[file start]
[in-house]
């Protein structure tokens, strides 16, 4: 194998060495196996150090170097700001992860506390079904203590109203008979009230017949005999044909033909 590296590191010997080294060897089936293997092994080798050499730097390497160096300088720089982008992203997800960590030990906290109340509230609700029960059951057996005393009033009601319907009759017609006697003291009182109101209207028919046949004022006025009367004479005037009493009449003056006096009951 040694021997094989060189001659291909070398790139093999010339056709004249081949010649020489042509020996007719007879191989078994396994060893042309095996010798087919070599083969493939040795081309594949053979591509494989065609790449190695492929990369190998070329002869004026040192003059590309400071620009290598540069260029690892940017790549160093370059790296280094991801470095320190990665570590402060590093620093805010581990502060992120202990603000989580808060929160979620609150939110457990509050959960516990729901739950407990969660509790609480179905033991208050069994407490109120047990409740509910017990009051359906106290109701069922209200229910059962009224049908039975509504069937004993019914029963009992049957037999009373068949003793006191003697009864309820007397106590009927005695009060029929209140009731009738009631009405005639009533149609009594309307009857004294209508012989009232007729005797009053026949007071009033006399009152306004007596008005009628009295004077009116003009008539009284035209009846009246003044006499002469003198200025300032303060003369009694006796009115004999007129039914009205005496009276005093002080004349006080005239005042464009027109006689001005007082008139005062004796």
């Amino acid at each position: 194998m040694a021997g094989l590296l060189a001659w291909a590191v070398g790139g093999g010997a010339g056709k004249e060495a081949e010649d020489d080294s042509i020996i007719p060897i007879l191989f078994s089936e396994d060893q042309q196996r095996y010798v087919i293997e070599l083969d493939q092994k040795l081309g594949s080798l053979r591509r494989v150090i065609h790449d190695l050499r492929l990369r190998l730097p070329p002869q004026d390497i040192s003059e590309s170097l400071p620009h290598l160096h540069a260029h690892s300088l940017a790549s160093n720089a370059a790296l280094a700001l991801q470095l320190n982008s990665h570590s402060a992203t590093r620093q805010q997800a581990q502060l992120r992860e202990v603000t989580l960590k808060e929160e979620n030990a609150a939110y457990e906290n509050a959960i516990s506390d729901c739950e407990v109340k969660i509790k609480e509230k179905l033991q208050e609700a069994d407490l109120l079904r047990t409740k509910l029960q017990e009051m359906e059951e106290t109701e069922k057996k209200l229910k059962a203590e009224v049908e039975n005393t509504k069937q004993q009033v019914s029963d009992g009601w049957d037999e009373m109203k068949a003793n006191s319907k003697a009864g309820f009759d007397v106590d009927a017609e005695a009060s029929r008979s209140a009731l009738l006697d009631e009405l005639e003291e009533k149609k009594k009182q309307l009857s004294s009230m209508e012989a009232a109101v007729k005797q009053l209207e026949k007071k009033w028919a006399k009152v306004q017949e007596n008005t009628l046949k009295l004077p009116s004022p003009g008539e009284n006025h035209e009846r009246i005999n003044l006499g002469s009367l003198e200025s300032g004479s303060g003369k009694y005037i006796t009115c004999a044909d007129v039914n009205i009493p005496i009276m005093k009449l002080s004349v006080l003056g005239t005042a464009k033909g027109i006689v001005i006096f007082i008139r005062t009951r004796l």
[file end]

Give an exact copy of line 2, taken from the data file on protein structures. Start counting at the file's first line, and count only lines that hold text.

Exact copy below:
């Protein structure tokens, strides 16, 4: 194998060495196996150090170097700001992860506390079904203590109203008979009230017949005999044909033909 590296590191010997080294060897089936293997092994080798050499730097390497160096300088720089982008992203997800960590030990906290109340509230609700029960059951057996005393009033009601319907009759017609006697003291009182109101209207028919046949004022006025009367004479005037009493009449003056006096009951 040694021997094989060189001659291909070398790139093999010339056709004249081949010649020489042509020996007719007879191989078994396994060893042309095996010798087919070599083969493939040795081309594949053979591509494989065609790449190695492929990369190998070329002869004026040192003059590309400071620009290598540069260029690892940017790549160093370059790296280094991801470095320190990665570590402060590093620093805010581990502060992120202990603000989580808060929160979620609150939110457990509050959960516990729901739950407990969660509790609480179905033991208050069994407490109120047990409740509910017990009051359906106290109701069922209200229910059962009224049908039975509504069937004993019914029963009992049957037999009373068949003793006191003697009864309820007397106590009927005695009060029929209140009731009738009631009405005639009533149609009594309307009857004294209508012989009232007729005797009053026949007071009033006399009152306004007596008005009628009295004077009116003009008539009284035209009846009246003044006499002469003198200025300032303060003369009694006796009115004999007129039914009205005496009276005093002080004349006080005239005042464009027109006689001005007082008139005062004796």